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US oil and gas majors lagging behind in energy transition according to Carbon Tracker

ExxonMobil's Nigeria subsidiary MPN has lifted force majeure on its Qua Iboe crude stream, following an accident in mid-December.
Photographer: Andrew Harrer/Bloomberg

US oil and gas majors are lagging significantly behind their European counterparts in adapting to the energy transition, according to a new report.

The Carbon Tracker initiative has compared the 65 largest oil and gas companies, analysing emissions ambitions, scale of CAPEX and oil price expectations.

It found that most European companies are beginning to take a “holistic view” of the energy transition by cutting their assumptions about the future oil price and adopting more stringent emissions targets.

The report, entitled Fault Lines, shows Italian multinational Eni leads the way with just 40% to 50% of its CAPEX at odds with plans to limit climate change to 1.6°C.

It’s closely followed by BP, which tops the table for emissions ambition and is second for its portfolio with 50% to 60% in contradiction with the Paris Agreement.

At the other end of the scale is ExxonMobil as 80% to 90% of its business as usual project portfolio is deemed to not be competitive if climate change is limited to 1.6°C, while it also has the weakest emissions targets.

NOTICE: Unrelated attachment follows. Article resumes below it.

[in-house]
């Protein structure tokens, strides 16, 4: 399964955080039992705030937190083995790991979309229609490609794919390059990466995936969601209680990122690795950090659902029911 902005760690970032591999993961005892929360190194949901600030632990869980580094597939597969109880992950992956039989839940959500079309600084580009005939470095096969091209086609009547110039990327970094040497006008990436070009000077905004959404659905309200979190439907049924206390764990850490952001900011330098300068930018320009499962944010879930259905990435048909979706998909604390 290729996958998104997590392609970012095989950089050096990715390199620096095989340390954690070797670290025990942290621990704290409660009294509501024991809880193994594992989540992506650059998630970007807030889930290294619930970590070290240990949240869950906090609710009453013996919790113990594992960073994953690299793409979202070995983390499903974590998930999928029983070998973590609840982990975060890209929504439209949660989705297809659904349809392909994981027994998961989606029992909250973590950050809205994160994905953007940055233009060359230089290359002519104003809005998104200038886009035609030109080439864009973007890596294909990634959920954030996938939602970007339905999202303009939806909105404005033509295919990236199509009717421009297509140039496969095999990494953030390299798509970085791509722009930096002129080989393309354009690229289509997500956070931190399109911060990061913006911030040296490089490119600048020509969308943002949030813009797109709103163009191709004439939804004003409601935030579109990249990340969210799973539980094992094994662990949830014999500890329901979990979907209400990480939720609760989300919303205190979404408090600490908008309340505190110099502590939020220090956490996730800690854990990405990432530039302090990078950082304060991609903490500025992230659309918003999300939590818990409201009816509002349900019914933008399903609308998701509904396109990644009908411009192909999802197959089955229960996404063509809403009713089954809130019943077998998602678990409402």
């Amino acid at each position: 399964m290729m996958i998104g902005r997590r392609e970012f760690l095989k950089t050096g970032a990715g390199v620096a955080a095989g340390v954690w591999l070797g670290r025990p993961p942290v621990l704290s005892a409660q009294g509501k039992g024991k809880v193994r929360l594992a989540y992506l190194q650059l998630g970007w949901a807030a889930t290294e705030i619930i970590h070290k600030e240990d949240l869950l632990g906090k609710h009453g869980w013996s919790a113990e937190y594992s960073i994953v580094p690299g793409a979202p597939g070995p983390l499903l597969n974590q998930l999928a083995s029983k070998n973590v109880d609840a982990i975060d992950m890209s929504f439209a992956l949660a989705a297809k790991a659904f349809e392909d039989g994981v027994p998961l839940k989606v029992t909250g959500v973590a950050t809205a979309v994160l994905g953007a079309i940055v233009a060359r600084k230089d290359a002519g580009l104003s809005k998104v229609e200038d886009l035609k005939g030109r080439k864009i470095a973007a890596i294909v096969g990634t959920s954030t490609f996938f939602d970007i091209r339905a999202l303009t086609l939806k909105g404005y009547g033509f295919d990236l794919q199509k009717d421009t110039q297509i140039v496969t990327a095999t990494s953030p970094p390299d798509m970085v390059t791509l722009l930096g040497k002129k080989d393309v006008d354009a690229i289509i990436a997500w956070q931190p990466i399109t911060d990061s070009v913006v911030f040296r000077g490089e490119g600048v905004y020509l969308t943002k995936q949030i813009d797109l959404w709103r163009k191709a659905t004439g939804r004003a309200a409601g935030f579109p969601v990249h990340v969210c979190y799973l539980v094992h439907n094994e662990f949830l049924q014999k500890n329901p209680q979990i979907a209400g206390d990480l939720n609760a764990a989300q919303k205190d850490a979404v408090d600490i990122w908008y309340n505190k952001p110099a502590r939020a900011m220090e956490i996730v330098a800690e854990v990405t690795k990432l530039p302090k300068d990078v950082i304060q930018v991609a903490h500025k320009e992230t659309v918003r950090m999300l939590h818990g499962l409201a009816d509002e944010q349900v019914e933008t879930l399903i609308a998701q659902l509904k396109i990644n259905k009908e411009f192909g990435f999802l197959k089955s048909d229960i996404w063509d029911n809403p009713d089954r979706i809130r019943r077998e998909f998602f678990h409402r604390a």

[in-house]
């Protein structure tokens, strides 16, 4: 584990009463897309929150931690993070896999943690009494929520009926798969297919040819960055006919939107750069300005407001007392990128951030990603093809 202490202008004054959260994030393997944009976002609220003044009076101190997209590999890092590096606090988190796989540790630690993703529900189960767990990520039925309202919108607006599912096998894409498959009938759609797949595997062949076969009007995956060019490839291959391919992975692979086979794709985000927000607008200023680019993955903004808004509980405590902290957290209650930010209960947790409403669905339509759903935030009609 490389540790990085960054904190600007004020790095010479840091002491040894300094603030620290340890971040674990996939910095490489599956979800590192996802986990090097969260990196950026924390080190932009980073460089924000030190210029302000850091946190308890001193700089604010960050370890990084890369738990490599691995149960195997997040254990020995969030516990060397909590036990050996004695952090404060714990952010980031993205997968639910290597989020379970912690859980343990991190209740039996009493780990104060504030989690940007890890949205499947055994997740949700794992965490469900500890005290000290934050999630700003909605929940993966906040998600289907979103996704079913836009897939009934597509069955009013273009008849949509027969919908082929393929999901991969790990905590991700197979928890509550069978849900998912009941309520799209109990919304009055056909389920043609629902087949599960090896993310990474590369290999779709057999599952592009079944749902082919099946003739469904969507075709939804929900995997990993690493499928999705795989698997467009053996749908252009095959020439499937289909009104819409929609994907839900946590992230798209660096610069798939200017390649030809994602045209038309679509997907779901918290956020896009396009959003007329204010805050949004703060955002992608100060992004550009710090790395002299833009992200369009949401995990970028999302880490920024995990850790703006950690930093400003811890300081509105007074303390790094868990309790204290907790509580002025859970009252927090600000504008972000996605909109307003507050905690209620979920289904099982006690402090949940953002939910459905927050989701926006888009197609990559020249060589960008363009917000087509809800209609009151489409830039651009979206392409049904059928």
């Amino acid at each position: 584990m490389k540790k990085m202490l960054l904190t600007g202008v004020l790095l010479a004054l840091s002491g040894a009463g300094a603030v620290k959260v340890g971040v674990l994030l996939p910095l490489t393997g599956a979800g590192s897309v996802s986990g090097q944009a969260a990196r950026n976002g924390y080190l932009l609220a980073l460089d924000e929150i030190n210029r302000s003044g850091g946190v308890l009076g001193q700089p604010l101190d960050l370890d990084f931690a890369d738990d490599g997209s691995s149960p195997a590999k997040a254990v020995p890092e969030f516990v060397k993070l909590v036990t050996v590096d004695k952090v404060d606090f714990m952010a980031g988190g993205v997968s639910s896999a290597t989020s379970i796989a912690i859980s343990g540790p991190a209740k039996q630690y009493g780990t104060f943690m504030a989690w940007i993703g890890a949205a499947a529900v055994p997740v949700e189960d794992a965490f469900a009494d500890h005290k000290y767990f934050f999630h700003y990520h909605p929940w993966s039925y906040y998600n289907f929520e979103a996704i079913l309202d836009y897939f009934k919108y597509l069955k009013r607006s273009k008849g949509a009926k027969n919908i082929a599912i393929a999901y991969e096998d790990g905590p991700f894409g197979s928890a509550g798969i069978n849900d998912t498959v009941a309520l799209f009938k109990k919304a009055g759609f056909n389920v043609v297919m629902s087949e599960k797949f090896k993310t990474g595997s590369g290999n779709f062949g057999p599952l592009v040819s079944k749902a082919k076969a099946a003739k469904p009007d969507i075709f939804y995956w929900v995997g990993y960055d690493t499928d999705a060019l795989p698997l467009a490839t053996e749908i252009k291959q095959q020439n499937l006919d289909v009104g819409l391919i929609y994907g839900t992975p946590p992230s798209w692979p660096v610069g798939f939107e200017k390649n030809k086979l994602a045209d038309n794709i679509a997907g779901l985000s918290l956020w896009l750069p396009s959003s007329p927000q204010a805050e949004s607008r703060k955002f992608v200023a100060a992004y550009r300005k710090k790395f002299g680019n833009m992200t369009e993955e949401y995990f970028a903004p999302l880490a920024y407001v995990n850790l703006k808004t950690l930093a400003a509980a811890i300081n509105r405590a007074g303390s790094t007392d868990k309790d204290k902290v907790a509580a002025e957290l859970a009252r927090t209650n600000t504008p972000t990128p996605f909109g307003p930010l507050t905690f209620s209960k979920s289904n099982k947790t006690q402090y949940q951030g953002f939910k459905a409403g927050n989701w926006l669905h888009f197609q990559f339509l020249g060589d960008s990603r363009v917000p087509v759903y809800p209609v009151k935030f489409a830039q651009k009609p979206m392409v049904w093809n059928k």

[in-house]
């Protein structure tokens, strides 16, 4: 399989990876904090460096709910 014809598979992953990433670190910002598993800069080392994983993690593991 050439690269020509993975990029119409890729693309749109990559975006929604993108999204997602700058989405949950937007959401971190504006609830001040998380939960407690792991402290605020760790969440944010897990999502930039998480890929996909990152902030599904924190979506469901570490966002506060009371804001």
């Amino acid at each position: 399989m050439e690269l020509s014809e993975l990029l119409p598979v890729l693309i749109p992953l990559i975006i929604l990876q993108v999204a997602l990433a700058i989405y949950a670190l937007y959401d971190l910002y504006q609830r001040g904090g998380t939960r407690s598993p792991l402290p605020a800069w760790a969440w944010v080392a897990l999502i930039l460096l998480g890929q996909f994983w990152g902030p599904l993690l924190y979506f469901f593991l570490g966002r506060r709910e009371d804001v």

US multinationals ConocoPhillips and Chevron are also found towards the bottom of the table.

The report also found that, despite growing concern about climate change, most oil majors continue to approve investments in projects that are inconsistent with the Paris Agreement.

The report identifies 15 projects, including ExxonMobil’s $10 billion Golden Pass liquefied natural gas development and Chevron and Total’s $6.3 billion ultra-deep water Anchor oil venture, approved in 2019 worth $60 billion that risk becoming stranded assets in a low-carbon world.

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